An organization of chronic pain patients warned the Food and Drug Administration about the dangers associated with epidural steroid injections months before a fatal outbreak associated with the procedure.
Thirty five people in six states have contracted a rare form of fungal meningitis linked to an injectable steroid. Five of those patients have died, according to the Centers for Disease Control and Prevention.
Health officials believe the meningitis was spread by a contaminated steroid that was injected into the patients’ spines for back pain. Investigators are also looking into the antiseptics and anesthetics used during the injections.
In a June 8 letter to the FDA, Helen Bertelli said epidural steroid injections (ESIs) were responsible for thousands of cases of arachnoiditis, a chronic and painful neuropathic disease caused by inflammation of the arachnoid membrane, which surrounds and protects the spinal cord.
Bertelli developed arachnoiditis after receiving an epidural steroid injection in 2011 for a bulging lumbar disc.
“The procedure was excruciatingly painful, and within a week I was experiencing strange new symptoms,” Bertelli wrote to FDA commissioner Margaret Hamburg.
“I now endure pain and symptoms every day, including severe stabbing pains and electric shocks, muscle cramps and fasciculations, strange sensations akin to water running down my legs or insects crawling and biting me, extreme fatigue, etc. The toll that this has taken on my family emotionally, financially and physically, is terrible,” said Bertelli, a member of Advocacy for Victims of Arachnoiditis.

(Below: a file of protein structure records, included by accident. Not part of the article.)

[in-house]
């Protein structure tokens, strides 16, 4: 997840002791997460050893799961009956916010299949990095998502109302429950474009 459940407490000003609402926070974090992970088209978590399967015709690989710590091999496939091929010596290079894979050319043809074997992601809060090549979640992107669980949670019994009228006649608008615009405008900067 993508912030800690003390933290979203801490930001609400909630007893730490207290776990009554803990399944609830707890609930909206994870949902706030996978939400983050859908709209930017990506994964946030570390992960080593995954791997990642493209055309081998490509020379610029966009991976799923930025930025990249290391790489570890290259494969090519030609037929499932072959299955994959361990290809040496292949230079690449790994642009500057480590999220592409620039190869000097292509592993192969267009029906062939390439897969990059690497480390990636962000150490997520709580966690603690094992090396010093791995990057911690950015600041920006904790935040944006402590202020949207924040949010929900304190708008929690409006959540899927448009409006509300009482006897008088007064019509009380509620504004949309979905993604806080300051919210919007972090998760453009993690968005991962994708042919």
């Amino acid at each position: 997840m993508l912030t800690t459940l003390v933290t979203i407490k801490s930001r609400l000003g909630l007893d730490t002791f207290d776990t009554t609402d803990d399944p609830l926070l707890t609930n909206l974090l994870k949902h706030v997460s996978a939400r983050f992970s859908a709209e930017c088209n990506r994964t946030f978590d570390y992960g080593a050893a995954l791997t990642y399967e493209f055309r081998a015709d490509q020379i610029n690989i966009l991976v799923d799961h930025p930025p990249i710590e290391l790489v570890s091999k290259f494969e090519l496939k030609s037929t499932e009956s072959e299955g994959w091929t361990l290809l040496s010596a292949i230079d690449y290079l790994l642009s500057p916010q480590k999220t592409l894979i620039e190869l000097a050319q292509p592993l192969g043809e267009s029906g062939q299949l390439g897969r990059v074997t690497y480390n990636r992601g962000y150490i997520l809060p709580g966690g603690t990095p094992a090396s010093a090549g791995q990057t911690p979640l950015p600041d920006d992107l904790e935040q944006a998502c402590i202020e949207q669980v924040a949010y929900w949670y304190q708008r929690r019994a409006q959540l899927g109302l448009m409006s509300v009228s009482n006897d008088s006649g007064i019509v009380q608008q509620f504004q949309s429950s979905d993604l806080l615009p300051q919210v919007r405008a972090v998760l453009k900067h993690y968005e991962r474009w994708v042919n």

The group is calling on the FDA to improve training and oversight of physicians who perform ESIs, and to warn patients about potential side-effects of spinal injections.
“Lives have been ruined by a procedure that has, at best, an equivocal track record in medical studies. Yet the procedure’s chequered history does not seem to deter doctors, some of whom have alarmingly limited training in the administration of ESIs, from performing it on patients millions of times each year,” Bertelli said.
The growing use of ESIs to relieve back pain is due, at least in part, to federal and state crackdowns on narcotic pain relievers, according to Walt Davis, the chairman of Advocacy for Victims of Arachnoiditis. Davis says pain clinics or “injection mills” are popping up in states where painkillers are becoming hard to get.
“A lot of clinics that we know about, before they will prescribe any form of pain medication for your condition, regardless of what it is, require you to go through a series of epidural steroid injections. And in a sense some pain patients are being held hostage to undergo those invasive procedures,” Davis told the National Pain Report. “I think the crackdown on the prescription pain medicines is only going to exacerbate this problem. We fear that if these crackdowns continue to get worse, we will see a huge increase in our numbers – patients with arachnoiditis.”
The steroid associated with the meningitis outbreak — methylprednisolone acetate — was recalled last week by New England Compounding Center, a specialty pharmacy in Framingham, Massachusetts. Many of the meningitis cases were linked to three pain clinics in Tennessee, where hundreds of patients received the steroid in the last few months.
Meningitis is caused by the inflammation of meninges, which are protective membranes that cover the brain and spinal cord.